If it is difficult to find the ideal information (correct and legible) , the harder it is to make decisions based on collections of data without meaning and without purpose. It’s a battle is not won, only serves to consume resources and delay decisions.
Surrender yourself to your experience and decide.
Buy when rent is sufficient
As with housing, if our project at a given moment in life has a specific purpose, why buy a house?
Does the feeling of ownership is so strong that force me to buy a patent, or is there an alternative?
Overlooking the white space
The challenge begins with obtaining a clear understanding of the potential of the company. The attitudes of ease in the action lead to the demand outside of what can be done indoors.
The company must accept the challenges as they are – hard!
Look haystacks instead of needles
The perfectionist’s feelings are enemies of discernment when it translates into trying to collect all the possible elements for a decision or activity. A good challenge is to find a pre- definition of the elements to use. Companies and their agents often follow the philosophy that the more alternatives the better choice or decision, but the hype creates chaos. Seguir leyendo “Ideas and Challenges in Open Innovation”
GLOBAL – FMCG giant Procter & Gamble (P&G) has announced plans to use sugarcane-derived plastic on selected packaging for its Pantene Pro-V, Covergirl and Max Factor brands to increase its sustainability credentials.
The packaging is more sustainable because it is made from a renewable resource, unlike traditional plastic, which is made from non-renewable petroleum, according to P&G, and is 100 per cent recyclable.
By launching this renewable packaging on some of its global beauty brands, P&G said it will “leverage its scale to deliver meaningful environmental improvements”. The pilot will be rolled out globally over the next two years, with the first products expected to be on retail shelves in 2011. Seguir leyendo “P&G ups sustainable packaging credentials”
GLOBAL – The world’s largest advertiser, Procter & Gamble, has reported a 12 per cent drop in profit during the fourth quarter, after increasing its global advertising spend by more than US$1 billion in the past year, to US$8.6 billion.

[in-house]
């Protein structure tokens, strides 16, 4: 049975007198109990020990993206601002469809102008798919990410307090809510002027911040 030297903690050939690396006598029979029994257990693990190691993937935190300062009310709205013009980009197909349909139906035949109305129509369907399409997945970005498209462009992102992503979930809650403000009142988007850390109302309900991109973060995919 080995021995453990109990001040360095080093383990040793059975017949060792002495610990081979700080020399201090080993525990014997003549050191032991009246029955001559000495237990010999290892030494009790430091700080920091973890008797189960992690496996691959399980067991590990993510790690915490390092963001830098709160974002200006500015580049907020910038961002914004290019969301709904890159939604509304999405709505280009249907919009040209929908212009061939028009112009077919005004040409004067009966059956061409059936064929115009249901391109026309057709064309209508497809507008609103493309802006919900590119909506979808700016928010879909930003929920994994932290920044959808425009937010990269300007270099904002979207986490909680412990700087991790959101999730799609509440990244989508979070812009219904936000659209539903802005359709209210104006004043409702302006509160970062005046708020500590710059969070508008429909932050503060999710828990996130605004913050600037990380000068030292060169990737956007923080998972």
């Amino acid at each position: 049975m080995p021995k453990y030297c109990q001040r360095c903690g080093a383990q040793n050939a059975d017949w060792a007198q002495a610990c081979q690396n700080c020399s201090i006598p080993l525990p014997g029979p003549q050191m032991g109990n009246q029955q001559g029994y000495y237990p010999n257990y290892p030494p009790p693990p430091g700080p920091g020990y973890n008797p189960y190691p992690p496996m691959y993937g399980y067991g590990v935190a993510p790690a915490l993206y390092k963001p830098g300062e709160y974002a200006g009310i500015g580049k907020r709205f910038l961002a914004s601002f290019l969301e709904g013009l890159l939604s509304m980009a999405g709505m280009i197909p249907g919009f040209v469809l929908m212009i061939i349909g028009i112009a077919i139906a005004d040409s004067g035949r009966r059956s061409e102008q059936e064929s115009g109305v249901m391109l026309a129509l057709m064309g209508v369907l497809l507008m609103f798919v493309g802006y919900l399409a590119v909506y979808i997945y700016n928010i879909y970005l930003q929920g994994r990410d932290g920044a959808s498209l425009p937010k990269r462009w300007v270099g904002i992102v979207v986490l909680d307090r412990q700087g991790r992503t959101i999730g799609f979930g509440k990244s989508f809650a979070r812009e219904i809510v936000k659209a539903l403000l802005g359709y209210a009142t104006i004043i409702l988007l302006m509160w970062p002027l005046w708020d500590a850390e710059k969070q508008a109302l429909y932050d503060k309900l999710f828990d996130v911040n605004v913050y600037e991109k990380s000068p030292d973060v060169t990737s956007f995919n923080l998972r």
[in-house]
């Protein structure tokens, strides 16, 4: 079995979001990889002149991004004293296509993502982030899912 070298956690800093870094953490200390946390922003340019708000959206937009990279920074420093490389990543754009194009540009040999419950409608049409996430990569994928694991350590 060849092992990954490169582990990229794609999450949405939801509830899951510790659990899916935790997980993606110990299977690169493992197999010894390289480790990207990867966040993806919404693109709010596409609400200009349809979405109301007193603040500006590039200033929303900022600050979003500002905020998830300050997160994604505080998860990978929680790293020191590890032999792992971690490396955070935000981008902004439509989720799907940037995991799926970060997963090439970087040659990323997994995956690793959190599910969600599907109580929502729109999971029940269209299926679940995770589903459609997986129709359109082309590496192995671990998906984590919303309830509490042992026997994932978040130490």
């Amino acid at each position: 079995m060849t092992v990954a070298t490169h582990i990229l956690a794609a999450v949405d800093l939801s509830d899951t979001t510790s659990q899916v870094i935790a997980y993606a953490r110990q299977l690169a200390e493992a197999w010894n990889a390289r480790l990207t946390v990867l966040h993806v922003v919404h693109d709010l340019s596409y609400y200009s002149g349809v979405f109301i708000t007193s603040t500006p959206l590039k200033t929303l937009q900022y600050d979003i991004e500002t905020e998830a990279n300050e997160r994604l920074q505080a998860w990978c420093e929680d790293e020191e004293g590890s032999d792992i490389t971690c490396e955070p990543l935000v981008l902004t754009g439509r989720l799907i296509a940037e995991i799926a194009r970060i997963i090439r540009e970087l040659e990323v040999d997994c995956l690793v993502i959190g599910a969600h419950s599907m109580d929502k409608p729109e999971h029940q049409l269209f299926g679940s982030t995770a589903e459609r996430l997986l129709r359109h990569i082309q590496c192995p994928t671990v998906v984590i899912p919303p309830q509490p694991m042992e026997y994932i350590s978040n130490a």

The company said its profits had been affected by the marketing of several new products this year, including Pampers Dry Max nappies, the Fusion ProGlide razor and white tooth-whitening strips in the Crest 3D range.
Bob McDonald, chief executive of Procter & Gamble, said, “Our results in fiscal 2010 were ahead of our original expectations, and we are pleased with the trend of the business.”
Seguir leyendo “P&G blames marketing costs for Q4 profit drop”
A group of established content syndicators are concerned enough by these companies’ growing clout–and what they see as diminishing content standards on the Internet-that they are looking to do something about it.
Officials from the three-year-old Internet Content Syndication Council, which includes members such as Procter & Gamble, Reuters and The Tribune Company, are circulating a document that could eventually evolve into an official doctrine on online content syndication.
It’s early in the process, but ICSC leaders are exploring whether its members are interested in creating some sort of public set of quality guidelines for Internet content—or perhaps even an accreditation process for syndicated content. Seguir leyendo “Council to Counter Web Content Generators’ Growing Clout?”
At our seminar, done in conjunction with Publicis at last week’s Cannes Lions festival, we experimented with live scribing – the art of capturing a conversation in real time, in a visual and dramatic style.
And without further ado, we present to you the results. The wonderful Dan from Scriberia has added to, amended and tidied up his representation of ‘The Contagious Conversation’ into a handy, one-size-fits-all image for your future reference. Doesn’t it look stunning! Seguir leyendo “THE CONTAGIOUS CONVERSATION / CAPTURED IN AN IMAGE”